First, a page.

- The Washington Times - Thursday, May 16, 2002

Staff writer Denise Barnes interviewed Margie S. Word, founder and executive director of Chi Child Care Center.

Question: What is the status of boarder babies today?
Answer: I believe that now mothers are taking most of their babies home. I feel as if their drug problems are a little less severe. But, the unfortunate thing is that many times [the mothers] allow the children to be abused, abandoned or neglected after the children bond with them. Child and Family Services [also] is doing a more effective job in placing babies, so that relieves the hospitals from boarding the babies.
Q: Please tell me what defines a boarder baby.
A: A boarder baby is defined as a baby who was left in the hospital by its mother. During the late '80s and early '90s, women were abusing drugs and they would deliver the babies and walk out without leaving any forwarding address. Or, the social worker recognized it wasn't safe for the mother to take the child home. And, when a baby has no medical problem and stays in a hospital, then the baby becomes a boarder.
Hospitals in the District and many large cities also were experiencing problems with boarder babies. I believe Howard University Hospital, D.C. General Hospital and Greater Southeast Community Hospital had more boarder babies than any of the other local jurisdictions.
Q: How old do you accept children and how does the Chi Child Care Center care for the children?
A: Our children range in age from 0 to 5 years old. But the time that they stay with us is not fixed. The usual stay is four to six months, and at that time, the child is either what we call reunited with their biological family, adopted or placed in foster care. You see, Chi Child Care Center is a transitional home. While they're with us, each child receives the same benefits as they would if they were with their biological parents in the home.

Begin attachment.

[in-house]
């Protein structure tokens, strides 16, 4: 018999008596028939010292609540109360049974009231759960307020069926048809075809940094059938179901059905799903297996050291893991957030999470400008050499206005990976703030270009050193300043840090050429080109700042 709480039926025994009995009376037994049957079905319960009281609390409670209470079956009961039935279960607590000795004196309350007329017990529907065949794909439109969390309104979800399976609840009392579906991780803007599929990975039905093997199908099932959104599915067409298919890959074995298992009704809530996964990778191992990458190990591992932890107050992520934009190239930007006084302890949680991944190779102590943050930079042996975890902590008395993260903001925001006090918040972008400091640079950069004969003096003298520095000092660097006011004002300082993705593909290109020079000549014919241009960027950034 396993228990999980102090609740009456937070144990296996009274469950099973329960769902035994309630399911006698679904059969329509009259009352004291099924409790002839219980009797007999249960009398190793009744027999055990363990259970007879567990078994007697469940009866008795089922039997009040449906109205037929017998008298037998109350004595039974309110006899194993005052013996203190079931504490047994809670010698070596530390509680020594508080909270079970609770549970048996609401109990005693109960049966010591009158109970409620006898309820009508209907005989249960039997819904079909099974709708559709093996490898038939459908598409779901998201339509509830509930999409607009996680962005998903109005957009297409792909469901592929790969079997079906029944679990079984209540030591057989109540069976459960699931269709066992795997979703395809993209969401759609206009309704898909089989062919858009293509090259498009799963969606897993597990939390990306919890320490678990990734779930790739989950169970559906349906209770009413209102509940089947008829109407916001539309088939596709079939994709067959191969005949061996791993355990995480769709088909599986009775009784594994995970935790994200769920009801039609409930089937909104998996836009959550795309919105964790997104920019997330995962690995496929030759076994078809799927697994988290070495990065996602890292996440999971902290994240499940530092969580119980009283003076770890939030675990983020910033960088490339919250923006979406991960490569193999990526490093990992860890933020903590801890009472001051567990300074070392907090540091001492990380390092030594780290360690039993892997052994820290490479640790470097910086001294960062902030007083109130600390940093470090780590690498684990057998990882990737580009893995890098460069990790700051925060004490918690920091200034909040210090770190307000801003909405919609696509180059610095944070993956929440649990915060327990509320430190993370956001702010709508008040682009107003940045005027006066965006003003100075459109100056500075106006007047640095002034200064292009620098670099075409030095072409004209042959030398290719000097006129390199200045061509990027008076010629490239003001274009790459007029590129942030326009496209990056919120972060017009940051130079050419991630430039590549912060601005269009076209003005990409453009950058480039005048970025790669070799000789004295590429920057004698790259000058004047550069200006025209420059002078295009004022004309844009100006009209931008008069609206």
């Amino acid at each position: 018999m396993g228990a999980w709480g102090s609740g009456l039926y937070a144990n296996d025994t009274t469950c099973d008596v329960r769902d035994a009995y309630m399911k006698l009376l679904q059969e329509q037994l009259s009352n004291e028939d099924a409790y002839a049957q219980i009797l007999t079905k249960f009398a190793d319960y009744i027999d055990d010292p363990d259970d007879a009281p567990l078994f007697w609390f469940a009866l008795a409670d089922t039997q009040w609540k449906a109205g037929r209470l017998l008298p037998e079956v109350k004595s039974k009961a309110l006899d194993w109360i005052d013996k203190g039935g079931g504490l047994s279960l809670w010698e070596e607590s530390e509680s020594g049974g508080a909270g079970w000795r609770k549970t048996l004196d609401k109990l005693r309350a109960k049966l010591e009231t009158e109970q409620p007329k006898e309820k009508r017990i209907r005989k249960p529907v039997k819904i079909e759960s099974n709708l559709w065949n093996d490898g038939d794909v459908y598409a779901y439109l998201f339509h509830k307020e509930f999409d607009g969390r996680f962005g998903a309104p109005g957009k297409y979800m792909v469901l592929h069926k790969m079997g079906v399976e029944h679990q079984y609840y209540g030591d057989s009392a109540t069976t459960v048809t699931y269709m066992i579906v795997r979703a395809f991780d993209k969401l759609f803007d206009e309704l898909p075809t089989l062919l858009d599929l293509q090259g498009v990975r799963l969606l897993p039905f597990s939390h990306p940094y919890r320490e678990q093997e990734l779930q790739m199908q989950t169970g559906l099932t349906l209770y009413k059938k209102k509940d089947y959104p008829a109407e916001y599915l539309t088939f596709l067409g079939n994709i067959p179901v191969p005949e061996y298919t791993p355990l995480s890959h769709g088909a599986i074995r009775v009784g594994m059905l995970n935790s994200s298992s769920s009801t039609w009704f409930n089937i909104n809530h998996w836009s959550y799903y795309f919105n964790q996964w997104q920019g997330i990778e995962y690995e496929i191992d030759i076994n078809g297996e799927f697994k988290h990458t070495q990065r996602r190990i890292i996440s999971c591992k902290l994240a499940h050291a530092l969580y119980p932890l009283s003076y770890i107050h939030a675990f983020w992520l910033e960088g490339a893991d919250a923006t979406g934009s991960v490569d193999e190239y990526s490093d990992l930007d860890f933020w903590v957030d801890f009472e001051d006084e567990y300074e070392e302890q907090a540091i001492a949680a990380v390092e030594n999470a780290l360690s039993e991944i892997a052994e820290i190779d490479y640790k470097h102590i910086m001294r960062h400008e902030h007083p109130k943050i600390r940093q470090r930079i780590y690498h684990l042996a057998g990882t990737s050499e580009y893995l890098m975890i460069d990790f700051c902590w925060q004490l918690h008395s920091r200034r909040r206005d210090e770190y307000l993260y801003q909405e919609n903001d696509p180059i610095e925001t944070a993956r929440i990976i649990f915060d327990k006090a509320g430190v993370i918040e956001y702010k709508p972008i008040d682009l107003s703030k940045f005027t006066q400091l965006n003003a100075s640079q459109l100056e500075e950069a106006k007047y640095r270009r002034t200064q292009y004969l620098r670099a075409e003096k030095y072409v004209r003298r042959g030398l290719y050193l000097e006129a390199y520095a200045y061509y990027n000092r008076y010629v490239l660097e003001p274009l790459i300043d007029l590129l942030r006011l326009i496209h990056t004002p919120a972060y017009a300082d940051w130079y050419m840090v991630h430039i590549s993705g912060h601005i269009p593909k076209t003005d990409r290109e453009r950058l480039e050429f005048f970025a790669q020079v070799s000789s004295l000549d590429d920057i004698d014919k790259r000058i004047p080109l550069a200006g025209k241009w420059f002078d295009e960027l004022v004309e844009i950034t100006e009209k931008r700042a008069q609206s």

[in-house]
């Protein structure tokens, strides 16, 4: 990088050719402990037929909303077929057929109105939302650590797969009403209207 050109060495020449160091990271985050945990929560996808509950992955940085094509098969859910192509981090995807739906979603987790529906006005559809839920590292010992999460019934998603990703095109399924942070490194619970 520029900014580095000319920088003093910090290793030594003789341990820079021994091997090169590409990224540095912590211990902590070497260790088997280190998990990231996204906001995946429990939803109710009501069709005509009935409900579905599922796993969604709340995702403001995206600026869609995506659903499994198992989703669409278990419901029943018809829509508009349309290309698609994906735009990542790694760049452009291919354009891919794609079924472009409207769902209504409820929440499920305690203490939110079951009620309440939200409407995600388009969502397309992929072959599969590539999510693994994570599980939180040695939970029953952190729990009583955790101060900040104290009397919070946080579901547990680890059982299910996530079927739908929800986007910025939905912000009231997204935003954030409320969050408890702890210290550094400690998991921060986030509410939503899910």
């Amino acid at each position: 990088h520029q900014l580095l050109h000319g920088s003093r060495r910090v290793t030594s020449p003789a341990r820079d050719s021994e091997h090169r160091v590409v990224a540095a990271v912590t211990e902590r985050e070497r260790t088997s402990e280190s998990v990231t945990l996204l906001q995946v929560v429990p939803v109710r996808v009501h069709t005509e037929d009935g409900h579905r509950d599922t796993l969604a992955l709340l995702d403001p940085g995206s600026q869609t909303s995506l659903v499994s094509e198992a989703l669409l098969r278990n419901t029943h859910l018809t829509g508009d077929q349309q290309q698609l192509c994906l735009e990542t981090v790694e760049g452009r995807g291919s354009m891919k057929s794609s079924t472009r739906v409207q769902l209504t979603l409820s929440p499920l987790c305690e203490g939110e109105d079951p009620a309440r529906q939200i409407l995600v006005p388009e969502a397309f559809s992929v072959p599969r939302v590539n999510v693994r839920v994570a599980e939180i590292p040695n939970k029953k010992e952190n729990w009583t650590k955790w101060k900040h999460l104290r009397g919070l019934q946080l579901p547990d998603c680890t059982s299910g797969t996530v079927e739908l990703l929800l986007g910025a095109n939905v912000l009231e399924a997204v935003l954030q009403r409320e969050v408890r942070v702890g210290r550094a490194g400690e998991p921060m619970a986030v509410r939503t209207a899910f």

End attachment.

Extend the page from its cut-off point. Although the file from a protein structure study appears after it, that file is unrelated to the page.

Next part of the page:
We have a primary care method, where each child is assigned a surrogate mom and that person is the one to take the child to their doctor visits and meet all their motherly needs. That doesn't mean, however, that another staff member would not care for the child, but the child knows their special person.
You would be surprised at how little children pick that up. I think one of my greatest feelings of satisfaction took place when one of our primary moms was off. When she returned, her special child crawled to her. I was so pleased with what I saw, it was hard for me to hold back my tears.
As I said earlier, there's no fixed time for the children to leave the center. We have several children who were sent to us last summer, and they're all doing very well today.
Q: What makes Chi Child Care Center unique from other boarder-baby facilities?
A:We have no labels on our building. Our children attend preschool, and when they turn 5 years old, we send them to [grade] school. That's one of the reasons there aren't any signs on the building. It's just another house on the block. We did not want them to be labeled as those children from the boarder-baby house.
We basically have women as caretakers, but so the children will know there's another gender in the world, we have a male attendant who serves as a van driver with the understanding that he is supposed to interact with the children. You get the impression that the children think Daddy's home. Everybody has lots of questions for him. They want to go with him whether he's going out on a run or to the trash can. Of course, he's not there by accident; it's by design.
And, we have a registered nurse on staff and on call 24 hours a day. If a decision must be made about a medical problem, the person is available to advise the staff or take necessary actions.
Naturally, we take them out on field trips and the children feel like they're going to B. Smith's [restaurant] if we take them to McDonald's. We try and make a normal home environment for our children. Our capacity is eight and we stay pretty much full to capacity. Again, that number was by design we didn't want an institution, we wanted a home.
Q: Boarder babies and HIV/AIDS seem synonymous is that the case at Chi Child Care Center?